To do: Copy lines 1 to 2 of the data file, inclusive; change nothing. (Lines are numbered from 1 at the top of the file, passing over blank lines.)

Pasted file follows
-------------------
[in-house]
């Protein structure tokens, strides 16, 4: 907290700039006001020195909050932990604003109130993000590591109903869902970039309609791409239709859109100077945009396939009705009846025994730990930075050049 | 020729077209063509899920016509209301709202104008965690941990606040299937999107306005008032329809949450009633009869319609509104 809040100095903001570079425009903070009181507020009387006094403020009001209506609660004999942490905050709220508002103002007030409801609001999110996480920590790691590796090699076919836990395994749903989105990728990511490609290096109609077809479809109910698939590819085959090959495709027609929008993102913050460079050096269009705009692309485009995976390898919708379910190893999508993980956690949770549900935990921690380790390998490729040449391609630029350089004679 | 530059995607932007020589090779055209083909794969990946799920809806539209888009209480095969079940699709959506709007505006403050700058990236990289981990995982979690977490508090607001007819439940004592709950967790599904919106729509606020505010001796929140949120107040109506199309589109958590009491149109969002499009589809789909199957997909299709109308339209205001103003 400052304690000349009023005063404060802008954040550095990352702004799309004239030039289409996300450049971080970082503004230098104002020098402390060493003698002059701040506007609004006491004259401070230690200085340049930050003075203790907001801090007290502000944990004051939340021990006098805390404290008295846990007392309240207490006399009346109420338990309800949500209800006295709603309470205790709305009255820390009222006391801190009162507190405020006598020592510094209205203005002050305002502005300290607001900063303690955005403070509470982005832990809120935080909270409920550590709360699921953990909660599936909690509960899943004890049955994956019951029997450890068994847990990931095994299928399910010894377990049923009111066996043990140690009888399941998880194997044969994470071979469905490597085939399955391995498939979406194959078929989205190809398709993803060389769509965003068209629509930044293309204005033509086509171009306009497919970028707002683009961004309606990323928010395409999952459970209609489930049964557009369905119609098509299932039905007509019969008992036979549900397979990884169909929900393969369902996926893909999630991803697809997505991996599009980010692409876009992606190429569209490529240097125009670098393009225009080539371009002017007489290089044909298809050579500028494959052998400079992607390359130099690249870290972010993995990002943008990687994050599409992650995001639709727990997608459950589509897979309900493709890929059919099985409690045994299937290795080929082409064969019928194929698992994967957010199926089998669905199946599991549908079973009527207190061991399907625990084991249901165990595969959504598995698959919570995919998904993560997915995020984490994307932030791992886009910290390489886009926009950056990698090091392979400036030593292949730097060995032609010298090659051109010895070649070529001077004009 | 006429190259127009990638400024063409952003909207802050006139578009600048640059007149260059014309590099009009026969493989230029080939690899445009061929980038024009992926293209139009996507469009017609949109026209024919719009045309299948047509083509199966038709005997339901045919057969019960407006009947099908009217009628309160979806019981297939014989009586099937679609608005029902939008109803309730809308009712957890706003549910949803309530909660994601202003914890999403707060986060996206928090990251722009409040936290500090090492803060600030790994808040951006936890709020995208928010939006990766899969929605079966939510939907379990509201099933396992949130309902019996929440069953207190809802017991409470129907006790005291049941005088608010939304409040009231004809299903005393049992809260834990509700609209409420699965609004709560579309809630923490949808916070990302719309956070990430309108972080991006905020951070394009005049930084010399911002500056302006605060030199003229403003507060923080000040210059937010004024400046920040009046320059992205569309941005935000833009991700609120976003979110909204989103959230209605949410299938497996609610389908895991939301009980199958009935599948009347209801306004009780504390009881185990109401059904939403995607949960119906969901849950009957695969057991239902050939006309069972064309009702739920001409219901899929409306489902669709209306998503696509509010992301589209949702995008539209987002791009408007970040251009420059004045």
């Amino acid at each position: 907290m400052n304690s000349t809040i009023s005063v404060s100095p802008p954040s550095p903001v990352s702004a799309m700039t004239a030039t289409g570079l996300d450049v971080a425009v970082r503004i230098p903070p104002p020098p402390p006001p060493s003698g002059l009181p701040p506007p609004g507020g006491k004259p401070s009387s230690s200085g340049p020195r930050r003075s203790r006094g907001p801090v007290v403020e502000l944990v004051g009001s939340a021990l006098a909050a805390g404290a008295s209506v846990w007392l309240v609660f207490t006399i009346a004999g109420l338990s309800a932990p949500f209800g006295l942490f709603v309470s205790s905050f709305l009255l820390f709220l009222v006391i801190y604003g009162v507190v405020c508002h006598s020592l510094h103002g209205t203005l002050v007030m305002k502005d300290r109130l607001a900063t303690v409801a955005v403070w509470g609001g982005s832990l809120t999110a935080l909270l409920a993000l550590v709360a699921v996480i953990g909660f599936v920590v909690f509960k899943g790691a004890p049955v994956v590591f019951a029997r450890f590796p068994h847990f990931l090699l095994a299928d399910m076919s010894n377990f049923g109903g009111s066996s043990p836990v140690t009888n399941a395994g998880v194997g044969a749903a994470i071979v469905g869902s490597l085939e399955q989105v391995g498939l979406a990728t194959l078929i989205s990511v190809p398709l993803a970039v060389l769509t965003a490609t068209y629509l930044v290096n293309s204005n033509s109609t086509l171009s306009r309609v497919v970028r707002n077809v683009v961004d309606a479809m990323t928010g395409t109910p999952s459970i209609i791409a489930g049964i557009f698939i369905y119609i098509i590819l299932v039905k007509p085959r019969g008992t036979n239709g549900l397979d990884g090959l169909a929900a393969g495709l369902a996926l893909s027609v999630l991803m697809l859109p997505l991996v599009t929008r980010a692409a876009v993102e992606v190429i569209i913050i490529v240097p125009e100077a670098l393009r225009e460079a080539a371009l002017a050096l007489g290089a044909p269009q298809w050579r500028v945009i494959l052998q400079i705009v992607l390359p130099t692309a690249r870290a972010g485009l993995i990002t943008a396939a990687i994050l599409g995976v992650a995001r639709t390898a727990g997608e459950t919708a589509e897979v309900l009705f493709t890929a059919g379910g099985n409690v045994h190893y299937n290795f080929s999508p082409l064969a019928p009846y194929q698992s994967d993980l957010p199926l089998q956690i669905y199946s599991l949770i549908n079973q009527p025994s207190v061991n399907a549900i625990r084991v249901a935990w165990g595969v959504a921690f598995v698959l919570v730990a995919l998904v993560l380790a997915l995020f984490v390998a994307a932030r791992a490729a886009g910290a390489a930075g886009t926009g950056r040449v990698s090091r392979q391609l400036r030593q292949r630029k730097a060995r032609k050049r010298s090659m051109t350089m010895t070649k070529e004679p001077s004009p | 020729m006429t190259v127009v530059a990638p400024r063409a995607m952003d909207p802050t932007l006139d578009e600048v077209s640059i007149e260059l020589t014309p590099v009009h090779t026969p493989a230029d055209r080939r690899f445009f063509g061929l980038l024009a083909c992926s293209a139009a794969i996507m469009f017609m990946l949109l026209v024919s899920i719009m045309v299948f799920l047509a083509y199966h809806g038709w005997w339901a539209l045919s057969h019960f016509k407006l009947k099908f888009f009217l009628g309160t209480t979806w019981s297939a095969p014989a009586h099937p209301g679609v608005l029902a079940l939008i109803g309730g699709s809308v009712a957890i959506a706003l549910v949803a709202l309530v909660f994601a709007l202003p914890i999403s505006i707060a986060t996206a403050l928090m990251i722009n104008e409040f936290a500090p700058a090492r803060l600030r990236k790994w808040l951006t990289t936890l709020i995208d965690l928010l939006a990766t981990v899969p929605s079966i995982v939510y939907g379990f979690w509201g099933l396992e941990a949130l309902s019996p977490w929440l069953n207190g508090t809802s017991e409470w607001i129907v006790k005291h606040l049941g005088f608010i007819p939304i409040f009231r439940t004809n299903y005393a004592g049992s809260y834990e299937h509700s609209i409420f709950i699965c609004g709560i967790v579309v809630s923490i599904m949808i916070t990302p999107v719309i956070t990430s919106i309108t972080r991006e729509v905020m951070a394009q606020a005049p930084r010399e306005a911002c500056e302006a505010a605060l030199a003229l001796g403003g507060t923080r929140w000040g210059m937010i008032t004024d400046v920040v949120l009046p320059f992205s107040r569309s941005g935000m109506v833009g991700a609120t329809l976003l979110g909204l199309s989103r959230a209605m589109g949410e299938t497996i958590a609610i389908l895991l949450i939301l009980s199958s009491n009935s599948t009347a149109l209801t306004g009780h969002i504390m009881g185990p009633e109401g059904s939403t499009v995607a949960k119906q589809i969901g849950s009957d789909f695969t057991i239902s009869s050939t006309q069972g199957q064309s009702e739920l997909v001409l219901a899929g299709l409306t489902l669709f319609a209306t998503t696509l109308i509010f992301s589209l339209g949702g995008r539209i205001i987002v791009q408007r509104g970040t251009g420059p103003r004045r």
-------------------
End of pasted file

[in-house]
């Protein structure tokens, strides 16, 4: 907290700039006001020195909050932990604003109130993000590591109903869902970039309609791409239709859109100077945009396939009705009846025994730990930075050049 | 020729077209063509899920016509209301709202104008965690941990606040299937999107306005008032329809949450009633009869319609509104 809040100095903001570079425009903070009181507020009387006094403020009001209506609660004999942490905050709220508002103002007030409801609001999110996480920590790691590796090699076919836990395994749903989105990728990511490609290096109609077809479809109910698939590819085959090959495709027609929008993102913050460079050096269009705009692309485009995976390898919708379910190893999508993980956690949770549900935990921690380790390998490729040449391609630029350089004679 | 530059995607932007020589090779055209083909794969990946799920809806539209888009209480095969079940699709959506709007505006403050700058990236990289981990995982979690977490508090607001007819439940004592709950967790599904919106729509606020505010001796929140949120107040109506199309589109958590009491149109969002499009589809789909199957997909299709109308339209205001103003 400052304690000349009023005063404060802008954040550095990352702004799309004239030039289409996300450049971080970082503004230098104002020098402390060493003698002059701040506007609004006491004259401070230690200085340049930050003075203790907001801090007290502000944990004051939340021990006098805390404290008295846990007392309240207490006399009346109420338990309800949500209800006295709603309470205790709305009255820390009222006391801190009162507190405020006598020592510094209205203005002050305002502005300290607001900063303690955005403070509470982005832990809120935080909270409920550590709360699921953990909660599936909690509960899943004890049955994956019951029997450890068994847990990931095994299928399910010894377990049923009111066996043990140690009888399941998880194997044969994470071979469905490597085939399955391995498939979406194959078929989205190809398709993803060389769509965003068209629509930044293309204005033509086509171009306009497919970028707002683009961004309606990323928010395409999952459970209609489930049964557009369905119609098509299932039905007509019969008992036979549900397979990884169909929900393969369902996926893909999630991803697809997505991996599009980010692409876009992606190429569209490529240097125009670098393009225009080539371009002017007489290089044909298809050579500028494959052998400079992607390359130099690249870290972010993995990002943008990687994050599409992650995001639709727990997608459950589509897979309900493709890929059919099985409690045994299937290795080929082409064969019928194929698992994967957010199926089998669905199946599991549908079973009527207190061991399907625990084991249901165990595969959504598995698959919570995919998904993560997915995020984490994307932030791992886009910290390489886009926009950056990698090091392979400036030593292949730097060995032609010298090659051109010895070649070529001077004009 | 006429190259127009990638400024063409952003909207802050006139578009600048640059007149260059014309590099009009026969493989230029080939690899445009061929980038024009992926293209139009996507469009017609949109026209024919719009045309299948047509083509199966038709005997339901045919057969019960407006009947099908009217009628309160979806019981297939014989009586099937679609608005029902939008109803309730809308009712957890706003549910949803309530909660994601202003914890999403707060986060996206928090990251722009409040936290500090090492803060600030790994808040951006936890709020995208928010939006990766899969929605079966939510939907379990509201099933396992949130309902019996929440069953207190809802017991409470129907006790005291049941005088608010939304409040009231004809299903005393049992809260834990509700609209409420699965609004709560579309809630923490949808916070990302719309956070990430309108972080991006905020951070394009005049930084010399911002500056302006605060030199003229403003507060923080000040210059937010004024400046920040009046320059992205569309941005935000833009991700609120976003979110909204989103959230209605949410299938497996609610389908895991939301009980199958009935599948009347209801306004009780504390009881185990109401059904939403995607949960119906969901849950009957695969057991239902050939006309069972064309009702739920001409219901899929409306489902669709209306998503696509509010992301589209949702995008539209987002791009408007970040251009420059004045």